Meanwhile, Republican Congressman Ron Paul of Texas, is making the rounds, promoting his new book:  End The Fed.  A recent posting at The Daily Bail website includes a YouTube video of Ron Paul at a book signing in New York, which resulted in a small parade over to the New York Fed.  Although the Daily Bail piece reported that Paul’s book had broken into the top ten on Amazon’s list of bestsellers — as I write this, End The Fed is number 15.  I would like to see that book continue to gain popularity.  Perhaps next time Chairman Bernanke testifies before a committee, he will know that something more than his own job is on the line.  It would be nice to see him make history as the last Chairman of the Federal Reserve.



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Spread The Word

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September 29, 2009

I’ve seen quite a few articles and broadcasts from “mainstream” news sources during the past few weeks that have actually made me feel encouraged about the public’s response to the financial crisis and our current economic predicament.  Six months ago, the dirty picture of what caused last year’s near-meltdown and what has continued to prevent the necessary reforms, was something one could find only by reading a relatively small number of blogs.  Michael Panzner wrote a book entitled Financial Armageddon in 2006, predicting what many “experts” later described as unforeseeable.  Mr. Panzner now has a blog called Financial Armageddon (as well as another: When Giants Fall).  At his Financial Armageddon website, Mr. Panzner has helped ease the pain of the economic catastrophe with a little humor by educating his readers on some novel measurements of our recession level — such as the increased use of hair dye and “The Hot Waitress Index”.   (He ran another great posting about the increasing number of disastrous experiences for people who tried to save money by cutting their own hair.)   Meanwhile, Matt Taibbi has continued to serve as a gadfly against crony capitalism.   Zero Hedge keeps us regularly apprised of the suspicious activities in the equities and futures markets, which are of no apparent concern to regulatory officials.   Some bloggers, including Jr Deputy Accountant, have criticized the manic money-printing and other inappropriate activities at the Federal Reserve — which resists all efforts at oversight and transparency.  One no longer experiences the stigma of “conspiracy theorist” by accepting the view that our financial and economic problems were caused primarily by regulatory failure.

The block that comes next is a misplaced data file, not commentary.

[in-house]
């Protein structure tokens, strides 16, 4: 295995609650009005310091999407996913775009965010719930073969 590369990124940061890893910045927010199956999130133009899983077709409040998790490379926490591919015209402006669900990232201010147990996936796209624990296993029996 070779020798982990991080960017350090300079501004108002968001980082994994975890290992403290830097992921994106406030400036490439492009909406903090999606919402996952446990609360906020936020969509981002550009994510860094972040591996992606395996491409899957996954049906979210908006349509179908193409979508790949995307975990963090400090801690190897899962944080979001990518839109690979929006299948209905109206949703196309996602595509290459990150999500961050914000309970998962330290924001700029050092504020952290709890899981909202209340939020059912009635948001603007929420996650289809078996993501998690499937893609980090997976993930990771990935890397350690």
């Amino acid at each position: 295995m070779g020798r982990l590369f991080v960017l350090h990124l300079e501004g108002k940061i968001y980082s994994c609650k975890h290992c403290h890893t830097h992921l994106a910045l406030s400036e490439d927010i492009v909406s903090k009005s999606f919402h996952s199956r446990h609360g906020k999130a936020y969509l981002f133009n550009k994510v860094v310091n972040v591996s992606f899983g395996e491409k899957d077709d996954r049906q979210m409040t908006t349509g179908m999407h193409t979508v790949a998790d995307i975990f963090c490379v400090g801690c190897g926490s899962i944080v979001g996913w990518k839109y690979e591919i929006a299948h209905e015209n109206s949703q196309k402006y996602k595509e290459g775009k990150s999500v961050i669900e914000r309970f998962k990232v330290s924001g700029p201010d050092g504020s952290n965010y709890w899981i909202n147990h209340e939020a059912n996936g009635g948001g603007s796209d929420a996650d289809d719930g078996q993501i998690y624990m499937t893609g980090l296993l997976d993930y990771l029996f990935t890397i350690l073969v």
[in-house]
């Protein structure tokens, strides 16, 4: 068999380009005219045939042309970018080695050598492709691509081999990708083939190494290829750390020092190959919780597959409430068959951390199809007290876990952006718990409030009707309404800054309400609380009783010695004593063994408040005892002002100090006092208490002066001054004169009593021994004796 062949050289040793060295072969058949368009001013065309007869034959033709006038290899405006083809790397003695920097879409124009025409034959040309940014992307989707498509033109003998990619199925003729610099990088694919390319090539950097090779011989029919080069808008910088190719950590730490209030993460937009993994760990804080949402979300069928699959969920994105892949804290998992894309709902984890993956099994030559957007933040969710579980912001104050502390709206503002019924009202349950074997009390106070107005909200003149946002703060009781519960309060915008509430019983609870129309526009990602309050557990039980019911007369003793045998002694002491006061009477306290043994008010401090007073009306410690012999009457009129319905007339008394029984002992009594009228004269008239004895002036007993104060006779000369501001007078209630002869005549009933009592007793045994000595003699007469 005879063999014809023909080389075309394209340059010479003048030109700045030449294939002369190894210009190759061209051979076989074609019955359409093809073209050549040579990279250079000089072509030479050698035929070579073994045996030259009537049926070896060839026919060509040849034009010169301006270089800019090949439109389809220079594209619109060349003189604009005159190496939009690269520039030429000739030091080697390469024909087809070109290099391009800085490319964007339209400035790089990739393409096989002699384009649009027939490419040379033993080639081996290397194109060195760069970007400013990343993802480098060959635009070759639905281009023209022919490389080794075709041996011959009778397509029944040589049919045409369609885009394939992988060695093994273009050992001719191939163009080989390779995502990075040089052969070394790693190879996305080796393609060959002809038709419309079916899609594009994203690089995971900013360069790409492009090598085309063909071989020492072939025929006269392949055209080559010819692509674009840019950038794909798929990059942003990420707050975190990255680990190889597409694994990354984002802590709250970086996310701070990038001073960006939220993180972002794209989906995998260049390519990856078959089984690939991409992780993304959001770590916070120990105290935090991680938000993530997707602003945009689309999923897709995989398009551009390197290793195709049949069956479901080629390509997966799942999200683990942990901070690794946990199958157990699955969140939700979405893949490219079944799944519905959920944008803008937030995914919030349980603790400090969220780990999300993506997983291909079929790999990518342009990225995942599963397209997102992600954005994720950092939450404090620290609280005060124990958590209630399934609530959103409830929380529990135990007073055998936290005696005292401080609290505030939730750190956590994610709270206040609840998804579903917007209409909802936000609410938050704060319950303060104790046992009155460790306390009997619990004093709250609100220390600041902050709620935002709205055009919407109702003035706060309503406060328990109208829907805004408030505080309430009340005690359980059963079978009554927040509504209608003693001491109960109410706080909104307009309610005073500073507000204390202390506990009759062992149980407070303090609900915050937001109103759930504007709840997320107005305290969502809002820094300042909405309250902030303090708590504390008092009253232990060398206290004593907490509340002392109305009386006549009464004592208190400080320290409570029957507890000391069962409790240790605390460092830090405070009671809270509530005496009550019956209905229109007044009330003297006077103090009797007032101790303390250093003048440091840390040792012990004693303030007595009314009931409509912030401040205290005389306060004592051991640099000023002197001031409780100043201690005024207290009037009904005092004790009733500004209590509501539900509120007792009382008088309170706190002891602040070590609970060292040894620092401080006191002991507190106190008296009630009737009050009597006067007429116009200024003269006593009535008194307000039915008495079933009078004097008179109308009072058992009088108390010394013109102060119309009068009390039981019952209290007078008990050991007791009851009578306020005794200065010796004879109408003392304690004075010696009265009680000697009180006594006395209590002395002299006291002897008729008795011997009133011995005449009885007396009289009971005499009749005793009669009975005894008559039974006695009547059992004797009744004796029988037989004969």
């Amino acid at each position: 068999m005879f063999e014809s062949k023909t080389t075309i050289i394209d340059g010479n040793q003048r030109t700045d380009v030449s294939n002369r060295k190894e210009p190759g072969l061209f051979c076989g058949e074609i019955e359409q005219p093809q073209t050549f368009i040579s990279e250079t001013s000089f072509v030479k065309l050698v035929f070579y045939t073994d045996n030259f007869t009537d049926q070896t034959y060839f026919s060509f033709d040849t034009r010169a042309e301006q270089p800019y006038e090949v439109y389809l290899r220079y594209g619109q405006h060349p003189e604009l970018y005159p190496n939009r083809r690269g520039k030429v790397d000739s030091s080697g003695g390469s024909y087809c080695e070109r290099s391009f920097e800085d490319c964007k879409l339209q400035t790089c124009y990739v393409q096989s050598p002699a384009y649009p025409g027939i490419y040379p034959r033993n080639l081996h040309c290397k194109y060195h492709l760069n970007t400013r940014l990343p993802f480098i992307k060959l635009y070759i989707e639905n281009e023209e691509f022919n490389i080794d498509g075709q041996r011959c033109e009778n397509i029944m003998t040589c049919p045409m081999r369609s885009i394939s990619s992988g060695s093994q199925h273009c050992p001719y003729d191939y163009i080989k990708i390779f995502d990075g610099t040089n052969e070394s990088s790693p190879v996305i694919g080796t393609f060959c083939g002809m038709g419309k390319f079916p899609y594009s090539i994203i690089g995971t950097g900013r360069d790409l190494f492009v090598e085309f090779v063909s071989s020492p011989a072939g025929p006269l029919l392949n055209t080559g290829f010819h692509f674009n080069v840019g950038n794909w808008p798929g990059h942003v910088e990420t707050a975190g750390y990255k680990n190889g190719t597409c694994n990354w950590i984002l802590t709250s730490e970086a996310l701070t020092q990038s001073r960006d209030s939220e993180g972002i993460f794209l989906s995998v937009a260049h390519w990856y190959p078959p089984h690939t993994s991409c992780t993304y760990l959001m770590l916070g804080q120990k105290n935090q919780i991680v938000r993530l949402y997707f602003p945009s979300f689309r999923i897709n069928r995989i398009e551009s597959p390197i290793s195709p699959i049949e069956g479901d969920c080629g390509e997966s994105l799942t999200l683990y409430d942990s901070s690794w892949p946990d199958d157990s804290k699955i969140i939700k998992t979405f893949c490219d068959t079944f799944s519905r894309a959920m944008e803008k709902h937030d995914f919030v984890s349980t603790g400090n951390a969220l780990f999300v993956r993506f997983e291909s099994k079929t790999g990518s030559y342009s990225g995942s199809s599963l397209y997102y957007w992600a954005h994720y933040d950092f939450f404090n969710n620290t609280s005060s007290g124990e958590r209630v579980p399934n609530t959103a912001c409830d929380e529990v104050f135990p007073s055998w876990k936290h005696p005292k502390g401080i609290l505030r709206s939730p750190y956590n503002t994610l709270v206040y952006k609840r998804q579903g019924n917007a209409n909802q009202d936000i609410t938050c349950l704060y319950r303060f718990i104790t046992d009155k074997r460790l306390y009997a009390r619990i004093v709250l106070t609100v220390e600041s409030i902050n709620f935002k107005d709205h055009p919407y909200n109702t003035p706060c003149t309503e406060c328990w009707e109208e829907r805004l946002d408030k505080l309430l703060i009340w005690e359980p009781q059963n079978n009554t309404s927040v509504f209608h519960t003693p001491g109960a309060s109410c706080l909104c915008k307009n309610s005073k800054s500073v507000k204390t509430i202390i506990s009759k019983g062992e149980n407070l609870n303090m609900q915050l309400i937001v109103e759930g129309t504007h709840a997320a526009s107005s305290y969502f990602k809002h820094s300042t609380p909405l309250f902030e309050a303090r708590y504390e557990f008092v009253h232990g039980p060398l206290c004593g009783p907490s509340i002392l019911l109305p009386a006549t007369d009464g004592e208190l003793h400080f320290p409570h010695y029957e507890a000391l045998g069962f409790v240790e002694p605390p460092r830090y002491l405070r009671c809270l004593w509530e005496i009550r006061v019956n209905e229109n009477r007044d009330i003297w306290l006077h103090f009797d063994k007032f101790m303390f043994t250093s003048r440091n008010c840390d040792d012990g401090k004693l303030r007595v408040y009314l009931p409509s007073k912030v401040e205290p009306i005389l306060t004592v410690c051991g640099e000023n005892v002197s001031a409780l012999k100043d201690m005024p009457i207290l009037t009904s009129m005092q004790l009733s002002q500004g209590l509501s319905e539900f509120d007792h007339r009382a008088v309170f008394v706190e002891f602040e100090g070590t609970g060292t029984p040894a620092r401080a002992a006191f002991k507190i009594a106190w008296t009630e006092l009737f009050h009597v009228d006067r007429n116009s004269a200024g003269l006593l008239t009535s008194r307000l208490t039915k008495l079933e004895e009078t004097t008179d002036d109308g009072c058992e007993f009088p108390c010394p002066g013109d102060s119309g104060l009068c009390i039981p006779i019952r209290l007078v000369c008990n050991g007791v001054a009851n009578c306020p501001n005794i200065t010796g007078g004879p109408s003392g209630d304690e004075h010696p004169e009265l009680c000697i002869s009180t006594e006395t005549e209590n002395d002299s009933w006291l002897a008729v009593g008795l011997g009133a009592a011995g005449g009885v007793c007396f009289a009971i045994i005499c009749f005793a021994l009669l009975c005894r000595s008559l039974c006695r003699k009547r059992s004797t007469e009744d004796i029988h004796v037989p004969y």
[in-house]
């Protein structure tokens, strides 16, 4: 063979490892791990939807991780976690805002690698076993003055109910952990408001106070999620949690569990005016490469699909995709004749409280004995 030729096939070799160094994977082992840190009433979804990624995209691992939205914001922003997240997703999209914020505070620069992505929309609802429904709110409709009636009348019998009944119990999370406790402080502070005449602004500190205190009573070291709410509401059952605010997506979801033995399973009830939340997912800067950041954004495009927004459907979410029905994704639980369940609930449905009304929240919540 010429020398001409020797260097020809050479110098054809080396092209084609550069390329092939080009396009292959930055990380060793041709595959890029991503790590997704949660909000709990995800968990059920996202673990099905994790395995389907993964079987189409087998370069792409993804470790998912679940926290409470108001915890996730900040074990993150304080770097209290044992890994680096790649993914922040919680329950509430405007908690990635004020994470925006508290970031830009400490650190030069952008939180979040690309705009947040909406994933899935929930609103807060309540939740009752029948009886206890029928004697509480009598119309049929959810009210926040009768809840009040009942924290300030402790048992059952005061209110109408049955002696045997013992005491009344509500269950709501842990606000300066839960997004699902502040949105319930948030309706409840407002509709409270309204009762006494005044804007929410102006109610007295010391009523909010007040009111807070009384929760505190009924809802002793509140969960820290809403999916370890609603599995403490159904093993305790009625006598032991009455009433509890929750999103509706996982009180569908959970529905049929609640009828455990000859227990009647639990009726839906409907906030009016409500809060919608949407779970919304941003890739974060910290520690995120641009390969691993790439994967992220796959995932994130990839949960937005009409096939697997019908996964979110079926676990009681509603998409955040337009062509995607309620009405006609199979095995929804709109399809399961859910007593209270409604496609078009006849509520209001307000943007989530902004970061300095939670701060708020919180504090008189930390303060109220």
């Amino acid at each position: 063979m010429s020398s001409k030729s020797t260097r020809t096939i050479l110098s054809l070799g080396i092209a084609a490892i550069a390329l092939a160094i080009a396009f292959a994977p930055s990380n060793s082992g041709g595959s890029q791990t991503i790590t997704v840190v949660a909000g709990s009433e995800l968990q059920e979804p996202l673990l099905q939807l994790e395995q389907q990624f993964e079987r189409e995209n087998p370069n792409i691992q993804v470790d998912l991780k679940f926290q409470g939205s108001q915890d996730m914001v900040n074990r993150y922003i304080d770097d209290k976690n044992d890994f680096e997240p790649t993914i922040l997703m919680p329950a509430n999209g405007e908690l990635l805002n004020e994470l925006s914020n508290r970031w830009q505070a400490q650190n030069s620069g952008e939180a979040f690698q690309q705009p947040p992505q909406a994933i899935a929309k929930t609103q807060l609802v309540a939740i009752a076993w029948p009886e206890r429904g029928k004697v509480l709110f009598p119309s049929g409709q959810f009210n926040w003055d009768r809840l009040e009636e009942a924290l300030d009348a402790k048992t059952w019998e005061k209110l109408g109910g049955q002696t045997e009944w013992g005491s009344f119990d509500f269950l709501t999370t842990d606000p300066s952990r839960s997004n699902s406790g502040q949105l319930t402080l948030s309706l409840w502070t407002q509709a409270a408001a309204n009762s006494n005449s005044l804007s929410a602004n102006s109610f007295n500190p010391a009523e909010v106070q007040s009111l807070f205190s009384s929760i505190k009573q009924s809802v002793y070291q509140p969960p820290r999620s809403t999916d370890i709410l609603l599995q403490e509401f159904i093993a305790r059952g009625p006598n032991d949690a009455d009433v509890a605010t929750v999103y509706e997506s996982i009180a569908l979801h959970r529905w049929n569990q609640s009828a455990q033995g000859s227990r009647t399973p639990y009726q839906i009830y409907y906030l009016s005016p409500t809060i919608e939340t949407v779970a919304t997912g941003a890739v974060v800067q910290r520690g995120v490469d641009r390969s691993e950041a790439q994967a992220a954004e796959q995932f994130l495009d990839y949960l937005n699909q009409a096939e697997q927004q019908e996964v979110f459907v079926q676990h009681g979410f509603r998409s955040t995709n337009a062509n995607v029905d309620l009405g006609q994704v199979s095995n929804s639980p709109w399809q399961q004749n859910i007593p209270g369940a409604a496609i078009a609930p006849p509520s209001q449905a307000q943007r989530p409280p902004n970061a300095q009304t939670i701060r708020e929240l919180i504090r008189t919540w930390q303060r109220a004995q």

On September 23, Dan Gerstein wrote a piece for Forbes, about the impressive, 25-page article concerning last year’s financial crisis, written by James Stewart for The New Yorker, entitled:   “Eight Days”.  At the outset, Mr. Gerstein noted how the New Yorker article provided the reader with some shocking insight on someone we all thought we knew pretty well:

But the biggest eye-opener was that the most incisive and damning questions raised by any of our leaders during this existential crisis came from none other than the era’s top free-market cheerleader in Washington, George W. Bush.

*   *   *

Paulson and Bernanke alerted Bush that AIG was about to fail, warned of the massive ripple effect AIG going bust would have on the global economy, and explained why the Fed could not intervene with an insurance company to stop this systemic threat.  In response, Bush asked  “How have we come to the point where we can’t let an institution fail without affecting the whole economy?”

The question raised by President Bush is still tragically apt, since nothing has been accomplished in the past year to break up or downsize those institutions considered “too big to fail”.  Mr. Gerstein’s experience from reading the New Yorker article helped reinforce the understanding that our current situation is not only the result of regulatory failure, but it’s also a by-product of something called “regulatory capture” —  wherein the regulators are beholden to those whom they are supposed to regulate: